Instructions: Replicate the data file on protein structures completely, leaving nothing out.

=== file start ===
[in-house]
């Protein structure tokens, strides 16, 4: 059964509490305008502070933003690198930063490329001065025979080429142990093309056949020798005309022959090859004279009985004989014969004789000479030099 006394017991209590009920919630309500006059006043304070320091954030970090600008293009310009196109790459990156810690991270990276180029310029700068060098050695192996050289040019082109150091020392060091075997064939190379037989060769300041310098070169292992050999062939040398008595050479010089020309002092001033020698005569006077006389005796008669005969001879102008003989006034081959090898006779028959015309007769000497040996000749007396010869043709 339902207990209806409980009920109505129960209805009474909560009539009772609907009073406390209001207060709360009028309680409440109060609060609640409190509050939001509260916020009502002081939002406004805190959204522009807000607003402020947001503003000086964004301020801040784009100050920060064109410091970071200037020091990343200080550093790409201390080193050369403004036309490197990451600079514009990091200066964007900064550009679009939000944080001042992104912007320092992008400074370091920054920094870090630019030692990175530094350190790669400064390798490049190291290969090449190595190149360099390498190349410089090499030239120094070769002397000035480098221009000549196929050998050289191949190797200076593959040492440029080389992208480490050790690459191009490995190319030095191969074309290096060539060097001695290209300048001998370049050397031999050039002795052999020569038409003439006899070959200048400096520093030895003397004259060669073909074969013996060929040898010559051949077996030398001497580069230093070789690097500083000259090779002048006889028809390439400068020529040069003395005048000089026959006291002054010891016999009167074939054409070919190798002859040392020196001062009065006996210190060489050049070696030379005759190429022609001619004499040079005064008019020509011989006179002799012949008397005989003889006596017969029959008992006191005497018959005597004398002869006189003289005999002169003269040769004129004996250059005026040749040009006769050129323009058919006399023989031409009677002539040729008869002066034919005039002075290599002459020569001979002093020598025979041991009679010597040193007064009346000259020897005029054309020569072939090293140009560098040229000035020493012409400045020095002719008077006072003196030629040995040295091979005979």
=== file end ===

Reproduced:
[in-house]
């Protein structure tokens, strides 16, 4: 059964509490305008502070933003690198930063490329001065025979080429142990093309056949020798005309022959090859004279009985004989014969004789000479030099 006394017991209590009920919630309500006059006043304070320091954030970090600008293009310009196109790459990156810690991270990276180029310029700068060098050695192996050289040019082109150091020392060091075997064939190379037989060769300041310098070169292992050999062939040398008595050479010089020309002092001033020698005569006077006389005796008669005969001879102008003989006034081959090898006779028959015309007769000497040996000749007396010869043709 339902207990209806409980009920109505129960209805009474909560009539009772609907009073406390209001207060709360009028309680409440109060609060609640409190509050939001509260916020009502002081939002406004805190959204522009807000607003402020947001503003000086964004301020801040784009100050920060064109410091970071200037020091990343200080550093790409201390080193050369403004036309490197990451600079514009990091200066964007900064550009679009939000944080001042992104912007320092992008400074370091920054920094870090630019030692990175530094350190790669400064390798490049190291290969090449190595190149360099390498190349410089090499030239120094070769002397000035480098221009000549196929050998050289191949190797200076593959040492440029080389992208480490050790690459191009490995190319030095191969074309290096060539060097001695290209300048001998370049050397031999050039002795052999020569038409003439006899070959200048400096520093030895003397004259060669073909074969013996060929040898010559051949077996030398001497580069230093070789690097500083000259090779002048006889028809390439400068020529040069003395005048000089026959006291002054010891016999009167074939054409070919190798002859040392020196001062009065006996210190060489050049070696030379005759190429022609001619004499040079005064008019020509011989006179002799012949008397005989003889006596017969029959008992006191005497018959005597004398002869006189003289005999002169003269040769004129004996250059005026040749040009006769050129323009058919006399023989031409009677002539040729008869002066034919005039002075290599002459020569001979002093020598025979041991009679010597040193007064009346000259020897005029054309020569072939090293140009560098040229000035020493012409400045020095002719008077006072003196030629040995040295091979005979």